Barbara Walters talks on courage, Nixon and tough questions! PODCAST INTERVIEW


Guest Interview By Eric Deggans

(2011) Sometimes, I like causing trouble. So whenever people ask me who is the most influential TV journalist of the modern age, I never say Edward R. Murrow or Walter Cronkite.

I always say Barbara Walters.

That’s because she pioneered the mixture of emotion and news, serious and celebrity, personal and political that drives every modern TV news program, from the today show and 20/20 to Nancy Grace, Access Hollywood and beyond.

On my Sunday Floridian page devoted to blog-like items about media — It’s also called The Feed — I presented a necessarily shortened interview with the 78-year-old master. But when I called a swanky hotel in Miami to ask about her roots in journalism (the excuse was promoting her new memoir, Audition), I got a lot more than three one-paragraph answers. And I even got a compliment for my questions from a woman once called the mistress of the impertinent question.

BARBARA WALTERS interview excerpt: “I did the first live interview with Richard Nixon – I started out by asking him foreign policy questions because he was very knowledgeable. Then I was trying to humanize him. So I thought I’ll give him a chance to get some empathy. I asked how he got through the whole experience (of Watergate). He said to me, ‘Get serious Barbara.’ I said “I am serious, Mr. President.'” 

Specifically, I wanted to know about the celebrity interview special that started it all; a sit down with Barbra Streisand, her then boyfriend, hairdresser Jon Peters, and President-elect jimmy Carter and his wife.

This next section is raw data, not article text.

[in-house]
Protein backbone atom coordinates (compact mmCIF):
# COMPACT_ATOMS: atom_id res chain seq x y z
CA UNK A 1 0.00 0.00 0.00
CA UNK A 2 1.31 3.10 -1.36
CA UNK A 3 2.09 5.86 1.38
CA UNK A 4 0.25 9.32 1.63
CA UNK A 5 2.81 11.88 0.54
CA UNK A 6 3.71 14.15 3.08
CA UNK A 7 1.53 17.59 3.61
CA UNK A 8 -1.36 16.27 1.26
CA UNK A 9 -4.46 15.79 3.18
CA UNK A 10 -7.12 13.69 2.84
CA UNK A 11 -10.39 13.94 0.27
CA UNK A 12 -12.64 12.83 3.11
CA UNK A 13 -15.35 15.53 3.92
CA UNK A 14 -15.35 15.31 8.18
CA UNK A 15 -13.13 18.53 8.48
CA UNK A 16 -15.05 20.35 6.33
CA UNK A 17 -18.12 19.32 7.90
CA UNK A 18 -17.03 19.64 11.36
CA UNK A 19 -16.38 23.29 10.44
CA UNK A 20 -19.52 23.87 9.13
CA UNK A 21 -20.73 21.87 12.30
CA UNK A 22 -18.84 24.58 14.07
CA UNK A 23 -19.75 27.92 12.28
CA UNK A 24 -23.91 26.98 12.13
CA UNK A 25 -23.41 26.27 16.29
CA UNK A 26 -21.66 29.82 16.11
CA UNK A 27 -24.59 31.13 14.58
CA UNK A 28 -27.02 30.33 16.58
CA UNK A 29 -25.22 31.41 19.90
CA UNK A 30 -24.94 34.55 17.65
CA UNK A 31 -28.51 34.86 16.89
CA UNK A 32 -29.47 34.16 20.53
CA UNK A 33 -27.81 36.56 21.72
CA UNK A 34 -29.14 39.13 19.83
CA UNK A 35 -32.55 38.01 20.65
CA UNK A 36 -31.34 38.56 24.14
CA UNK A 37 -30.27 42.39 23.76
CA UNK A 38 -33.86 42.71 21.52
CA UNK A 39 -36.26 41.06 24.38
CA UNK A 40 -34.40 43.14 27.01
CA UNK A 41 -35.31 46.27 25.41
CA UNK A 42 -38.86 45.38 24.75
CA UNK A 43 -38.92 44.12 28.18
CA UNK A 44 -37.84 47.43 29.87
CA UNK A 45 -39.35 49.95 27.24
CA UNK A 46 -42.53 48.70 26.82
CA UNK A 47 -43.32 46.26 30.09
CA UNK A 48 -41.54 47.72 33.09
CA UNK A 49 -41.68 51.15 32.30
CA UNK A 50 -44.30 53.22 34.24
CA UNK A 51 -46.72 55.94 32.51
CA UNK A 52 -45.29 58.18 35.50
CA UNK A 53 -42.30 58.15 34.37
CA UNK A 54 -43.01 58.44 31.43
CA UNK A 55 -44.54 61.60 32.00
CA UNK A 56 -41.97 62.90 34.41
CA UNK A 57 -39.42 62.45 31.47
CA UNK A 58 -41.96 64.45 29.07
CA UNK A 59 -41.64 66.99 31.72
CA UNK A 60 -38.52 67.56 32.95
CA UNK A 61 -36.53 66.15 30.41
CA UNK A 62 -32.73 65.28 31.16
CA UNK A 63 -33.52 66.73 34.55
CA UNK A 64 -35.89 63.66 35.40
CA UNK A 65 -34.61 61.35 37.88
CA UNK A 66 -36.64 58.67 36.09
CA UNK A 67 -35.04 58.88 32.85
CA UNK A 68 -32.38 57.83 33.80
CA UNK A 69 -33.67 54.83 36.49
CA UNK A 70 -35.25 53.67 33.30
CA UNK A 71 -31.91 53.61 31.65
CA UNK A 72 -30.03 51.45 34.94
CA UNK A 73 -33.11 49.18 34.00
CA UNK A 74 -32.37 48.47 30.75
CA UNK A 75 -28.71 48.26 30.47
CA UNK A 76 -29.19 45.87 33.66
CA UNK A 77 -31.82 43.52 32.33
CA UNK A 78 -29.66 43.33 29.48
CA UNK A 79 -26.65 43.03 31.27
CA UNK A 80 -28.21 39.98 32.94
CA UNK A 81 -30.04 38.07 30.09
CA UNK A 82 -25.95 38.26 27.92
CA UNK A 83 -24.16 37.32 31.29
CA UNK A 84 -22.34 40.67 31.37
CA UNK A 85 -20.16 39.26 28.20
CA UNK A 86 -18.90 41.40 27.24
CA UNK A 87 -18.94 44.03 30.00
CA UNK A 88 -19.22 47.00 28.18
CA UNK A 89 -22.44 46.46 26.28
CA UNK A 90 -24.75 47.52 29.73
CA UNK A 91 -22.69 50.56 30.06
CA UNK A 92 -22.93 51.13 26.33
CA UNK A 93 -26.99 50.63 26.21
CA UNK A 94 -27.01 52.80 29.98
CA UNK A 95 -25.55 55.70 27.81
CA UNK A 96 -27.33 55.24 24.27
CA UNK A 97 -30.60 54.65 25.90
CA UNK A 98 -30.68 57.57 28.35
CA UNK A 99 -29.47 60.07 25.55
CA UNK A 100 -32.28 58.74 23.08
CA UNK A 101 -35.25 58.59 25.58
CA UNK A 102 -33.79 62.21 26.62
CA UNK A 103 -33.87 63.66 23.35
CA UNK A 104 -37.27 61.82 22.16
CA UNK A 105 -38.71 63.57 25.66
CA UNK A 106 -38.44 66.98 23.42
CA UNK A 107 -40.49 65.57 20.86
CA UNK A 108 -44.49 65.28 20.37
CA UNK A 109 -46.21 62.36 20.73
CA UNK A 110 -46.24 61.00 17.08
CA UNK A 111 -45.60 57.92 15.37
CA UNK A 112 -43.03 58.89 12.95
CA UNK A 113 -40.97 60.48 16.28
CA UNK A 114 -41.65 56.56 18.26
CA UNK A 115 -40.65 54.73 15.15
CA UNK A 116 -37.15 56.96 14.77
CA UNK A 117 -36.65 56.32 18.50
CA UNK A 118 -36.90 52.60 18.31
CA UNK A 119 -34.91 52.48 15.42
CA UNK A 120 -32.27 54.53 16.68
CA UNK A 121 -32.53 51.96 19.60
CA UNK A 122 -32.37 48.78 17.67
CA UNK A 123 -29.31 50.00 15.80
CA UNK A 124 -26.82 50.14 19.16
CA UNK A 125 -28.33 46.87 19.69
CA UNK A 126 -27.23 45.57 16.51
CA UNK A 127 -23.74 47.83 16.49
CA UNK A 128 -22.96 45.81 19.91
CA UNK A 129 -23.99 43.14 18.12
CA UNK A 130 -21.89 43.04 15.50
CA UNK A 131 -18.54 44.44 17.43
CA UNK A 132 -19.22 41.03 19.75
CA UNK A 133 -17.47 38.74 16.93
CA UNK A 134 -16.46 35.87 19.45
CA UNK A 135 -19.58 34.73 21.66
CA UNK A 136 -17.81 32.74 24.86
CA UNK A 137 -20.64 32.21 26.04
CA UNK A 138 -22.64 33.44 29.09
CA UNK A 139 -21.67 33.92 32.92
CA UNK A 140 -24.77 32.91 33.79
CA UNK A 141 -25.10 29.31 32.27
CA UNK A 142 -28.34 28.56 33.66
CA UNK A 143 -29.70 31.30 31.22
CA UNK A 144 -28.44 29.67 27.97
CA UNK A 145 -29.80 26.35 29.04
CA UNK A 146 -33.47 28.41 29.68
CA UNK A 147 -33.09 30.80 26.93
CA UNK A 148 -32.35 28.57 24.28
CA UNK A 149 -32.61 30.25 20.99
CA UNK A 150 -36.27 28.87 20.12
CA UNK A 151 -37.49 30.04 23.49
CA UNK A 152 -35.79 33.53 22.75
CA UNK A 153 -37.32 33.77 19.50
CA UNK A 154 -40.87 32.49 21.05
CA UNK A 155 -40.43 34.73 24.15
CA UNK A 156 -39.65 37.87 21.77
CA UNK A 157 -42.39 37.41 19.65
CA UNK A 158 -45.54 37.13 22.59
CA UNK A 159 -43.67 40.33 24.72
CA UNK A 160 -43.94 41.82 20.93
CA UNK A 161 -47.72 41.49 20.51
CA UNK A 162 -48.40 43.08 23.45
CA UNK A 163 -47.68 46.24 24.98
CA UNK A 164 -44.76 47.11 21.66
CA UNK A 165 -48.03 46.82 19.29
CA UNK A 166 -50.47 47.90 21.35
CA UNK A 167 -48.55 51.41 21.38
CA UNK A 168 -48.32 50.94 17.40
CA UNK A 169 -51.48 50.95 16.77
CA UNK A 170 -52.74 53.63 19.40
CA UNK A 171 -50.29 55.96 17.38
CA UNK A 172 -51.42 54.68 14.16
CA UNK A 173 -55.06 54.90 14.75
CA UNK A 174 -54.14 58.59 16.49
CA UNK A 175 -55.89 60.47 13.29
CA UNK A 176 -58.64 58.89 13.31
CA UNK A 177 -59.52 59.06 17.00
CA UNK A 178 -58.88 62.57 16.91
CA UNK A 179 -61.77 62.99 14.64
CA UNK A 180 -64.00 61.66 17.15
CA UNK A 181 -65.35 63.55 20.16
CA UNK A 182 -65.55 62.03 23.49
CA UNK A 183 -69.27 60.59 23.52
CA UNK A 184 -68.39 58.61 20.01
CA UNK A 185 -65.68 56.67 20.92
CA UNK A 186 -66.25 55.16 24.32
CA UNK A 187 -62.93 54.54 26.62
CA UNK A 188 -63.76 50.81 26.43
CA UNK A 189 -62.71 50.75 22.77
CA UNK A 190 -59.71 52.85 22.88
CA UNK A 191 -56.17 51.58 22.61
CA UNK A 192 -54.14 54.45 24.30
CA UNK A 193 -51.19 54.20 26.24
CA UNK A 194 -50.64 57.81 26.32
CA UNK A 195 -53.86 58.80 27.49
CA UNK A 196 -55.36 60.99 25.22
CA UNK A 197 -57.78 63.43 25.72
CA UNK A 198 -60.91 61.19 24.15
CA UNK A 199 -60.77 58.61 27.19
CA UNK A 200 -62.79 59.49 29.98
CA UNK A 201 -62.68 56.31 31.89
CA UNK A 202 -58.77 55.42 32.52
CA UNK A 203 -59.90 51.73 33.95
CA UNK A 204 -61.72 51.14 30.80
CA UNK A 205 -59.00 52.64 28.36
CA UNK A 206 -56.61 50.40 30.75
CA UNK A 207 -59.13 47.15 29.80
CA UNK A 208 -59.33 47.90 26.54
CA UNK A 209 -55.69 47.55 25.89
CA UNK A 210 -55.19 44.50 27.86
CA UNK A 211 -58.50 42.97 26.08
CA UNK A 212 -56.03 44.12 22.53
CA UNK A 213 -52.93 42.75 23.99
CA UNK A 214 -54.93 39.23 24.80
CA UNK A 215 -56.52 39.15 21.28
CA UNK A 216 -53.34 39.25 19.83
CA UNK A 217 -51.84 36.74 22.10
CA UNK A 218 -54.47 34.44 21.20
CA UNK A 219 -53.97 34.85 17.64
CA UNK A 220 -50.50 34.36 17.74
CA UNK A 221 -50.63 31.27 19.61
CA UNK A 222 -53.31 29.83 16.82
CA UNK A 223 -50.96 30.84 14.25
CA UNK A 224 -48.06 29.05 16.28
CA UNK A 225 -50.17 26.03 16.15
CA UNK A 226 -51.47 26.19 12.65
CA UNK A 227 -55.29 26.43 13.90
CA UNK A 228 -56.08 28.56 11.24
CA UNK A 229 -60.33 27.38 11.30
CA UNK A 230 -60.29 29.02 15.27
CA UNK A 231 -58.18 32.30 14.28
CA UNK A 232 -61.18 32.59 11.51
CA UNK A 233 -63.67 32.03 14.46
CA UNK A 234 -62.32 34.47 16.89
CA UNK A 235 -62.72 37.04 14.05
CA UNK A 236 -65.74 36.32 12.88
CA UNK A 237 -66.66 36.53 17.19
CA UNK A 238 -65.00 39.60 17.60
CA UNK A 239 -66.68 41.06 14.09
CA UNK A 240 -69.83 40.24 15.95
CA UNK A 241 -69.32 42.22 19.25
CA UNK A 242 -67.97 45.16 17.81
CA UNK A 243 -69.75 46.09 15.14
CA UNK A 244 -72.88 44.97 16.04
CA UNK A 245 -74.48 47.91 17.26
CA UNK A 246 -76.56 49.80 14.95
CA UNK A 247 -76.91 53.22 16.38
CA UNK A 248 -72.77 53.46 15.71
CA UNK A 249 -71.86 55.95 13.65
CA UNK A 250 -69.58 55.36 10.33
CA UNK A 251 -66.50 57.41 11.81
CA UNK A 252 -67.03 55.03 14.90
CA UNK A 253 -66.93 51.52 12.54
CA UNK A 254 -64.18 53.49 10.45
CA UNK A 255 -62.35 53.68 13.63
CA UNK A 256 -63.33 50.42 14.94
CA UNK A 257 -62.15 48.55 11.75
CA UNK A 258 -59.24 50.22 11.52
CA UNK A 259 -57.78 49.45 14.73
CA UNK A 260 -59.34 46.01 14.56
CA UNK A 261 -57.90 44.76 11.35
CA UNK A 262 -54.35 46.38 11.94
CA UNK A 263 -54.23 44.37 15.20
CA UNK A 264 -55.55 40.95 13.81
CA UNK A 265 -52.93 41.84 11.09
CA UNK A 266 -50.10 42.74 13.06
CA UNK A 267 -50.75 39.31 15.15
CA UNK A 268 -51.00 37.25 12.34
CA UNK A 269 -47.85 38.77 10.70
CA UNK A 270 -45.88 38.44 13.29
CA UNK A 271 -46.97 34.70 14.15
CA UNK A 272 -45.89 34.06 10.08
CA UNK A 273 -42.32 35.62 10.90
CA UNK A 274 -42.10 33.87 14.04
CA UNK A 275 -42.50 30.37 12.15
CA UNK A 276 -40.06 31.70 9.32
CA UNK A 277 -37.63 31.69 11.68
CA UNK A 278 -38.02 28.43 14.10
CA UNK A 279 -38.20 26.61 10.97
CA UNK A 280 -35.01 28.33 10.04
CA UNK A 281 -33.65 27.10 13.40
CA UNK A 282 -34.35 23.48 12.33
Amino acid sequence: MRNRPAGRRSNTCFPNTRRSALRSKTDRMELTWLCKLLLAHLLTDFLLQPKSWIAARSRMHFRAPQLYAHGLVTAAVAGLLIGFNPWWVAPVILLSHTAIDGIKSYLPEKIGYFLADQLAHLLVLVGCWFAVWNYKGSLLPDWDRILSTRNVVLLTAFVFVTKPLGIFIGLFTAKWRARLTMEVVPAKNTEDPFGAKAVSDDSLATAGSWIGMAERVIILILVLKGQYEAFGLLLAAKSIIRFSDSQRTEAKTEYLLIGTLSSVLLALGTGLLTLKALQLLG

“Professionally, they saved my career,” she said. “When I came to ABC I was such a failure as the first female anchor of a network news anchor. I was paired with Harry Reasoner, who just didn’t want a partner. Part of of that contract was to do four specials a year. I was going to combine, the way newsmagazines did, a political person and a celebrity. The first one had Barbra Streisand and her then boyfriend Jon Peters, and President elect and Mrs. Jimmy Carter. And it was a huge success. When we did these things, we saw that the ratings went up for the celebrity and down for the political person. So more and more, these interviews became celebrity specials. They were the forerunner of the newsmagazine shows. Our specials worked over the years, and ours were the only ones that did. Other people tried them, including Oprah, but they never worked.”

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